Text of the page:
Missing the Mark
When it commenced on 1 January 2019 the Payment Difficulty Framework (PDF) represented a major shift in the Victorian retail energy sector's response to payment difficulty.
Under the PDF, energy retailers have been required to take a much more proactive and tailored approach when assisting financially struggling customers.
Almost two years on, (and one pandemic later), it is time to assess how effective the PDF has been. The purpose of Missing the Mark is to explore this issue in anticipation of the Essential Services Commission (ESC) review of the PDF, scheduled for early 2021.
Through our investigation we found that while regulatory requirements around payment difficulty have undergone a step change, the culture of the retail energy sector has not. Despite disconnection rates having dropped dramatically, too many vulnerable customers are still missing out on PDF entitlements.
We need to ask why this is the case - and how we, as a sector, can do better.
As we reach the end of 2020 and head into a sustained economic recession, we are at a timely juncture to examine our approach to financial difficulty in the Victorian retail energy sector - in terms of both design, implementation and compliance.
Missing the Mark makes the following key recommendations:
- Consideration should be given to improving the communication of PDF entitlements through more direct and personal means such as SMS or phone calls as opposed to generic and multi-purposed notices (such as bills and reminder notices).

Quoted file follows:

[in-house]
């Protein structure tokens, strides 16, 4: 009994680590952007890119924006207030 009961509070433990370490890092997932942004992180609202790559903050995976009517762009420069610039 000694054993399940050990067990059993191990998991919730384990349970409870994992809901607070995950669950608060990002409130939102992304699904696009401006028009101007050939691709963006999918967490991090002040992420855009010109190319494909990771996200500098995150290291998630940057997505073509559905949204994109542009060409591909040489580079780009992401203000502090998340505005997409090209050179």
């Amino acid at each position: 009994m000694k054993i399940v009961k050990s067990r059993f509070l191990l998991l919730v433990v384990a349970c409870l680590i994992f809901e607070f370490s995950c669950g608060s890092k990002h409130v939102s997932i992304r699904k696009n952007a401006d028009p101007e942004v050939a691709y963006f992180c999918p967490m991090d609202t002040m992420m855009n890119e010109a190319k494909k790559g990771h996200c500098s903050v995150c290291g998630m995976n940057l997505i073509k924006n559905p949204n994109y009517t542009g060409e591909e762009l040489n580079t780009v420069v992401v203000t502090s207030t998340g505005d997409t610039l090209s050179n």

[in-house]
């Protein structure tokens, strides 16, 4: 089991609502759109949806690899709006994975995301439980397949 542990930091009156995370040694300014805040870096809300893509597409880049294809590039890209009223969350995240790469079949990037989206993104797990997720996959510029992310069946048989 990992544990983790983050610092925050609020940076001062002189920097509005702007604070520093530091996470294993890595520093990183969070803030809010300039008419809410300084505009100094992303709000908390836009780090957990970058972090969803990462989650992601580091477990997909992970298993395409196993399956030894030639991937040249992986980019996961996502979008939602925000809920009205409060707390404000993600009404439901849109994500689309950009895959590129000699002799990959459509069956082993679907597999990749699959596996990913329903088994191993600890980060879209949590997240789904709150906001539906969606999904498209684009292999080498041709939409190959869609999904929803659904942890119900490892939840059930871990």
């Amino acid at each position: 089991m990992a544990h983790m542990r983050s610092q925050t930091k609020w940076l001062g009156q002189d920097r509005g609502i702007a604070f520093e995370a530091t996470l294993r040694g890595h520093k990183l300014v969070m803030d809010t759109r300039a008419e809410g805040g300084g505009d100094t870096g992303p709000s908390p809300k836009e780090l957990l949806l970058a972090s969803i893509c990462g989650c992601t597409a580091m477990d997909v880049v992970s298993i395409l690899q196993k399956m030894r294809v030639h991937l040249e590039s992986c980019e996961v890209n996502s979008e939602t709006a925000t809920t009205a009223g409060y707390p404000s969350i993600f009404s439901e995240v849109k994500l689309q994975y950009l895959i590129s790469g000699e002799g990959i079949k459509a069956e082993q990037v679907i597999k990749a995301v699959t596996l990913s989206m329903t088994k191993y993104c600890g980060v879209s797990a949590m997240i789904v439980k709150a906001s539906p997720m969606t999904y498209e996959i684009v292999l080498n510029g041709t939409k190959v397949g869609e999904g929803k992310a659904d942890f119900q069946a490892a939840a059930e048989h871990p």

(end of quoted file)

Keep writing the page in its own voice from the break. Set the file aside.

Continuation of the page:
- Consideration should be given to improving training of all staff in relation to the PDF, to avoid that knowledge becoming ‘siloed’ within retailer hardship teams.
- Consideration should be given to appointing dedicated staff to provide culturally safe assistance to customers from cultural groups that are currently poorly served by the PDF (e.g. customers who identify as an Aboriginal and/or Torres Strait Islander person).
- Consideration should be given to whether the entitlement to tailored assistance for customers who can afford their ongoing usage (i.e. TA1) is currently too broad, and whether the PDF could be made more effective for those in genuine payment difficulty if it was narrowed.
- Consideration should be given to further policy measures for those who cannot afford their energy even after PDF entitlements have been fully and properly applied. This is a small, but important cohort of customers. It should be clarified that while debt waivers are positive, they should not be applied in lieu of PDF entitlements – but only in addition to them.